Congress Pressures Both Sides in Ports Dispute

WASHINGTON (McClatchy Washington Bureau/TNS) —

Congressional Republicans and Democrats are working together to reach a rapid resolution of a labor dispute that’s clogging West Coast ports.

With crop exports from regions like the Pacific Northwest and California’s Central Valley particularly at risk, more than a dozen lawmakers united Thursday in support of port peace. If nothing else, the rare show of bipartisanship underscored the enduring importance of maritime trade.

“Nobody wins by the current situation, but everyone loses in this country by what’s going on,” said House Majority Leader Kevin McCarthy, R-Calif.

Technically, Congress has little direct role in the long-running contractual dispute pitting the Pacific Maritime Association against the International Longshore and Warehouse Union. The San Francisco-based association represents marine terminals and shipping companies. The union, also based in San Francisco, represents roughly 20,000 workers at 29 West Coast ports.

Politically, though, McCarthy and the 14 other lawmakers who joined him Thursday at a Capitol Hill news conference can command the bully pulpit, as well as the power of the spotlight.

“This is no longer a California problem. This is no longer a West Coast problem,” said Rep. Jeff Denham, R-Calif. “This is a national problem.”

The twin ports of Los Angeles and Long Beach alone handle about 40 percent of all imports coming into the United States. Starting last fall, for multiple reasons, some ships have had to wait offshore for days before they could reach the docks.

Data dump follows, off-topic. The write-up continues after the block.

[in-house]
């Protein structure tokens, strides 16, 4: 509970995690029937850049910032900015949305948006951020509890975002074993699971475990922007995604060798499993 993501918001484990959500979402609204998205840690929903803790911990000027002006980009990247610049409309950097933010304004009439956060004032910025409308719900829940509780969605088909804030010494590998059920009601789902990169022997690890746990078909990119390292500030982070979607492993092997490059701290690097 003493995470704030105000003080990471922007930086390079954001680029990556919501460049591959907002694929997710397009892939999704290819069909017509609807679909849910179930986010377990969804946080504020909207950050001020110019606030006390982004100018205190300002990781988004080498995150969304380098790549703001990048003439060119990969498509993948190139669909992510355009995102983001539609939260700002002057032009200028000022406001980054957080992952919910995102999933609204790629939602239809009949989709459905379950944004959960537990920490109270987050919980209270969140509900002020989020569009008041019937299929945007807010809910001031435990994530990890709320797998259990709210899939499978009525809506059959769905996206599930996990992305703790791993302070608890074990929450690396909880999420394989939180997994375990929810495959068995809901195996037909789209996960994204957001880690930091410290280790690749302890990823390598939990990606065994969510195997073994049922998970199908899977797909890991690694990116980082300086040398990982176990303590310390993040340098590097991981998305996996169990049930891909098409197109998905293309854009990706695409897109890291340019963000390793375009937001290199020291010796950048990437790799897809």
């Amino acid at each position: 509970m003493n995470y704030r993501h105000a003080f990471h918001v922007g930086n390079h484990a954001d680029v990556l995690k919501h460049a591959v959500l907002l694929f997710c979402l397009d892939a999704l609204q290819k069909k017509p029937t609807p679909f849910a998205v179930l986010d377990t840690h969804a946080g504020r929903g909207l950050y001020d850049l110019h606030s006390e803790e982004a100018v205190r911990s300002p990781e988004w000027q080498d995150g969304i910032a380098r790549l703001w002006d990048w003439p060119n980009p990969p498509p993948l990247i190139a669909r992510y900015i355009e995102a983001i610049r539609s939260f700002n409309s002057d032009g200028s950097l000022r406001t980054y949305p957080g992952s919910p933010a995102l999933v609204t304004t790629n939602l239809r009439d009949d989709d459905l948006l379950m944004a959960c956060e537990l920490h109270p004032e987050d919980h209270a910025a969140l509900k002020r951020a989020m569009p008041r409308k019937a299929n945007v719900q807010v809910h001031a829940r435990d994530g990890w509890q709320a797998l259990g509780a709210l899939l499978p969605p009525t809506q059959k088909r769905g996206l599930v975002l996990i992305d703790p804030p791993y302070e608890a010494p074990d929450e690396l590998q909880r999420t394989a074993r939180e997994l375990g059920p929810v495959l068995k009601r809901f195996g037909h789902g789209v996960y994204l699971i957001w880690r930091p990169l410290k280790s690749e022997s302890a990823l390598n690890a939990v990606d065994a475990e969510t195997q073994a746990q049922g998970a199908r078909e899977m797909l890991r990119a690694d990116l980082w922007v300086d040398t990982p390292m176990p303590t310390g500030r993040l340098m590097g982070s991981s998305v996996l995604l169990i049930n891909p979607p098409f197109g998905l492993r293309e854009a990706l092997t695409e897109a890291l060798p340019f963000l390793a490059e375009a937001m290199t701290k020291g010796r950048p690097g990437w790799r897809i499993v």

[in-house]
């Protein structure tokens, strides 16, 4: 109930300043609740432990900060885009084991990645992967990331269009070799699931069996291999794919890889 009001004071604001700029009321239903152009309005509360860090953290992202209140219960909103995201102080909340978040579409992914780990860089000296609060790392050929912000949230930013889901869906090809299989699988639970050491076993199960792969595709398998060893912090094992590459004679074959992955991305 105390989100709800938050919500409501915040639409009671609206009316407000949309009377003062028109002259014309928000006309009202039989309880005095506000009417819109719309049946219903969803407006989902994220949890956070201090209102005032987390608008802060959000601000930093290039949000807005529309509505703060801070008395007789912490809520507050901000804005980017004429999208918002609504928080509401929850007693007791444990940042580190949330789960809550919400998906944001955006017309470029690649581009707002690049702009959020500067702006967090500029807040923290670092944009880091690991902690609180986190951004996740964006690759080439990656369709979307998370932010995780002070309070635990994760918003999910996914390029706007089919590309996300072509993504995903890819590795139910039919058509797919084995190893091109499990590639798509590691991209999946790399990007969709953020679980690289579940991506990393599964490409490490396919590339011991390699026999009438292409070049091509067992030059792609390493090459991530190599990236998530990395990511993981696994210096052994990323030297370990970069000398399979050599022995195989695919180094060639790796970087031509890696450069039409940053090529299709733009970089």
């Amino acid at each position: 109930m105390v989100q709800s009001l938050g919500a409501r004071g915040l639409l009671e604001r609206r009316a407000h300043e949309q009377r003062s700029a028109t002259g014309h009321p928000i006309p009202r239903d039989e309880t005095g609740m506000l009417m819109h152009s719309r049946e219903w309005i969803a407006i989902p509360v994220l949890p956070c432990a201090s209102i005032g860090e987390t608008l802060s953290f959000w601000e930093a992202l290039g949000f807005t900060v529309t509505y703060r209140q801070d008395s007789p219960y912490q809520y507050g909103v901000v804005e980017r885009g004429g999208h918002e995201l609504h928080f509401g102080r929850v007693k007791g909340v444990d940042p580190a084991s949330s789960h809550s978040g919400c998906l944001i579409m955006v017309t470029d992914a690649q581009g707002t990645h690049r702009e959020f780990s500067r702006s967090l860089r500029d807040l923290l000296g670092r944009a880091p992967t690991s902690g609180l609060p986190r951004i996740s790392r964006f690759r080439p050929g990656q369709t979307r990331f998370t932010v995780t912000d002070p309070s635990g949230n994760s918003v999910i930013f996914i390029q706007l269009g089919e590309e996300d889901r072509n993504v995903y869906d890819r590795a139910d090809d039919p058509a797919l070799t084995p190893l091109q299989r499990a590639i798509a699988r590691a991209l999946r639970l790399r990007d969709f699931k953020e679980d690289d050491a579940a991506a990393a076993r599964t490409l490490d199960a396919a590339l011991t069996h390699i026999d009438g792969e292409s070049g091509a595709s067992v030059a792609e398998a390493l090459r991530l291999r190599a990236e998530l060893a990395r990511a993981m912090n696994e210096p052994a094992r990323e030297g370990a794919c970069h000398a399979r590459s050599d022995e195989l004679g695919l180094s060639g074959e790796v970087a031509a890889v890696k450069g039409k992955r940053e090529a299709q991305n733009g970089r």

The congestion has been aggravated by the failure of the shipping companies and the longshoremen to settle a new labor contract to replace the last six-year agreement, which expired last July. The combined impacts have been growing in magnitude.

On Thursday, citing the higher costs entailed by holiday and weekend wage rates, the Pacific Maritime Association said it would suspend vessel operations through Monday. The association’s leaders contend longshoremen have been engaged in deliberate work slowdowns.

“We’ve seen in full glory the choke point that these ports have become for our economy,” said Rep. Doug LaMalfa, R-Calif.

By some estimates, U.S. agricultural exports through the West Coast ports have fallen by some 50 percent as a result of the ports’ slowdown. Fruit and vegetable producers are paying more for cold storage while awaiting shipment, and U.S. meat and poultry industry representatives estimate they’re losing at least $40 million a week.

Individual export-dependent companies, including the Turlock, Calif.-based Alpine Pacific Nut Co., and Hilltop Ranch, based in Merced County, have been raising alarms with local lawmakers.

“These dollars we’re missing out on have a real impact on our economy,” said Rep. David Valadao, R-Calif. “The little guys are the ones suffering the most.”

Republicans dominated the news conference Thursday, but for the most part, they did not explicitly take sides in the labor dispute. Lawmakers, including Rep. Jim Costa, D-Calif., subsequently introduced a nonbinding resolution similarly urging both sides to reach an agreement so the ports can resume normal operations.

A federal mediator already has been brought in, and a bipartisan letter signed by more than 80 House members has previously been sent, with no visible effect, to the union and maritime association’s leadership. Agriculture Secretary Tom Vilsack sought to assure a House panel this week that the Obama administration has likewise been reaching out to both sides.

Several lawmakers Thursday raised the possibility of the president invoking his powers under the Taft-Hartley Act to prevent strikes or lockouts that affect an entire industry or substantial portions of one.

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